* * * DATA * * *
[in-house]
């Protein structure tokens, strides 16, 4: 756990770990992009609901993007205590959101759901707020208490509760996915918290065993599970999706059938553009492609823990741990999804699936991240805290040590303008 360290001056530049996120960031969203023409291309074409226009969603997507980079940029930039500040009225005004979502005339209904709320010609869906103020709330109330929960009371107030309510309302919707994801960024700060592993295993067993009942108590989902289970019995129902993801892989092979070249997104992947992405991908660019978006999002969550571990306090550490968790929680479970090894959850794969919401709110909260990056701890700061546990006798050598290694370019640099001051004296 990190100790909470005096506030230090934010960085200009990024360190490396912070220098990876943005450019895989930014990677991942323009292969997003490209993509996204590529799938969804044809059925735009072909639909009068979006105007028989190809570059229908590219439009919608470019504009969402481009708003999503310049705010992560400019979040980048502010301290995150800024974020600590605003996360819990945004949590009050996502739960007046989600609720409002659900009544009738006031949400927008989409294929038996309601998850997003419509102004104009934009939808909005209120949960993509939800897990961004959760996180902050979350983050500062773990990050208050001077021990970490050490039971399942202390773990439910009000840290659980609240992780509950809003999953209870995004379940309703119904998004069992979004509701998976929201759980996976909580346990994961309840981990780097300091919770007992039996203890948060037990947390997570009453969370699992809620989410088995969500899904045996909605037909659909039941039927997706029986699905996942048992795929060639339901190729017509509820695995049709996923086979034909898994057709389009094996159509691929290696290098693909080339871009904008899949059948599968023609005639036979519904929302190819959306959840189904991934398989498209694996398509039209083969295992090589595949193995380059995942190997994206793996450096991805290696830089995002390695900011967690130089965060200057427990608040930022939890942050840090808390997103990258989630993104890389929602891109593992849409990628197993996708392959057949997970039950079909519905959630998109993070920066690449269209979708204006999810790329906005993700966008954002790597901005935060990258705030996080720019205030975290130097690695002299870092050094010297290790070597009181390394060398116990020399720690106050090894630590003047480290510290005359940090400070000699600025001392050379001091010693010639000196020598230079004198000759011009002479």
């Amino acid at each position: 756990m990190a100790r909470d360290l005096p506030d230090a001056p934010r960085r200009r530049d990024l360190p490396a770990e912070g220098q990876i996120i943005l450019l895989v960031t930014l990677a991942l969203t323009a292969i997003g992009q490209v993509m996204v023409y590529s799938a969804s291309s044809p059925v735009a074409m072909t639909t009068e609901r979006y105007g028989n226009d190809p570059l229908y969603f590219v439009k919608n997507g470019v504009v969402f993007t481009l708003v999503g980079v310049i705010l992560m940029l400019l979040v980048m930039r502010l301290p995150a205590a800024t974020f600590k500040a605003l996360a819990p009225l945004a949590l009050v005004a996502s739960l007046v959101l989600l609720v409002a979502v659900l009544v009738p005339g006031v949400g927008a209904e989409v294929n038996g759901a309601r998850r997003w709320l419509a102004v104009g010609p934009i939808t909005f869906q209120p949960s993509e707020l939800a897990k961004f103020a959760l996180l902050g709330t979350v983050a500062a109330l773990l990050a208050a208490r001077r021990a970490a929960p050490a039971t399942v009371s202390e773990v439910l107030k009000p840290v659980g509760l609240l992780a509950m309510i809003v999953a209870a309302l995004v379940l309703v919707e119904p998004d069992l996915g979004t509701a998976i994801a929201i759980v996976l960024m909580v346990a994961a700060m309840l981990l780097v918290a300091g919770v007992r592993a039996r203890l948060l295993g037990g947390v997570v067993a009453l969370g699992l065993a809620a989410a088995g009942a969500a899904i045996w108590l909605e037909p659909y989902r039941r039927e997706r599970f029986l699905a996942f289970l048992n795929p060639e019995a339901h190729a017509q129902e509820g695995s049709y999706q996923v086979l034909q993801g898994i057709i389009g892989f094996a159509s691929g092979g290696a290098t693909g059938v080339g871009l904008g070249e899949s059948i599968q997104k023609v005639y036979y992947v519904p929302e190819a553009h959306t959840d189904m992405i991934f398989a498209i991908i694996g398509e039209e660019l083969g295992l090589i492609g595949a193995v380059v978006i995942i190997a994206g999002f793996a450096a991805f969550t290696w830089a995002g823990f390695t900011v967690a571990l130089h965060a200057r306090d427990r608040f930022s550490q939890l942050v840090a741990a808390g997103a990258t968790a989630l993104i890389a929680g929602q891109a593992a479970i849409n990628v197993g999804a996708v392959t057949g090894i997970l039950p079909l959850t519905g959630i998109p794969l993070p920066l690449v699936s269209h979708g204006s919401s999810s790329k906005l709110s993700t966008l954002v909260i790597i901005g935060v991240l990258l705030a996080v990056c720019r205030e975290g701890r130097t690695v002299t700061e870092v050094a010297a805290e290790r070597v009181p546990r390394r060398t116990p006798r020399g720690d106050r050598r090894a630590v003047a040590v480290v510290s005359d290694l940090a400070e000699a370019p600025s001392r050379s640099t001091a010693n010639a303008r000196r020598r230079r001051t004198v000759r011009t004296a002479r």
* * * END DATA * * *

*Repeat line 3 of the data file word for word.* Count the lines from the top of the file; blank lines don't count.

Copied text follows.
């Amino acid at each position: 756990m990190a100790r909470d360290l005096p506030d230090a001056p934010r960085r200009r530049d990024l360190p490396a770990e912070g220098q990876i996120i943005l450019l895989v960031t930014l990677a991942l969203t323009a292969i997003g992009q490209v993509m996204v023409y590529s799938a969804s291309s044809p059925v735009a074409m072909t639909t009068e609901r979006y105007g028989n226009d190809p570059l229908y969603f590219v439009k919608n997507g470019v504009v969402f993007t481009l708003v999503g980079v310049i705010l992560m940029l400019l979040v980048m930039r502010l301290p995150a205590a800024t974020f600590k500040a605003l996360a819990p009225l945004a949590l009050v005004a996502s739960l007046v959101l989600l609720v409002a979502v659900l009544v009738p005339g006031v949400g927008a209904e989409v294929n038996g759901a309601r998850r997003w709320l419509a102004v104009g010609p934009i939808t909005f869906q209120p949960s993509e707020l939800a897990k961004f103020a959760l996180l902050g709330t979350v983050a500062a109330l773990l990050a208050a208490r001077r021990a970490a929960p050490a039971t399942v009371s202390e773990v439910l107030k009000p840290v659980g509760l609240l992780a509950m309510i809003v999953a209870a309302l995004v379940l309703v919707e119904p998004d069992l996915g979004t509701a998976i994801a929201i759980v996976l960024m909580v346990a994961a700060m309840l981990l780097v918290a300091g919770v007992r592993a039996r203890l948060l295993g037990g947390v997570v067993a009453l969370g699992l065993a809620a989410a088995g009942a969500a899904i045996w108590l909605e037909p659909y989902r039941r039927e997706r599970f029986l699905a996942f289970l048992n795929p060639e019995a339901h190729a017509q129902e509820g695995s049709y999706q996923v086979l034909q993801g898994i057709i389009g892989f094996a159509s691929g092979g290696a290098t693909g059938v080339g871009l904008g070249e899949s059948i599968q997104k023609v005639y036979y992947v519904p929302e190819a553009h959306t959840d189904m992405i991934f398989a498209i991908i694996g398509e039209e660019l083969g295992l090589i492609g595949a193995v380059v978006i995942i190997a994206g999002f793996a450096a991805f969550t290696w830089a995002g823990f390695t900011v967690a571990l130089h965060a200057r306090d427990r608040f930022s550490q939890l942050v840090a741990a808390g997103a990258t968790a989630l993104i890389a929680g929602q891109a593992a479970i849409n990628v197993g999804a996708v392959t057949g090894i997970l039950p079909l959850t519905g959630i998109p794969l993070p920066l690449v699936s269209h979708g204006s919401s999810s790329k906005l709110s993700t966008l954002v909260i790597i901005g935060v991240l990258l705030a996080v990056c720019r205030e975290g701890r130097t690695v002299t700061e870092v050094a010297a805290e290790r070597v009181p546990r390394r060398t116990p006798r020399g720690d106050r050598r090894a630590v003047a040590v480290v510290s005359d290694l940090a400070e000699a370019p600025s001392r050379s640099t001091a010693n010639a303008r000196r020598r230079r001051t004198v000759r011009t004296a002479r």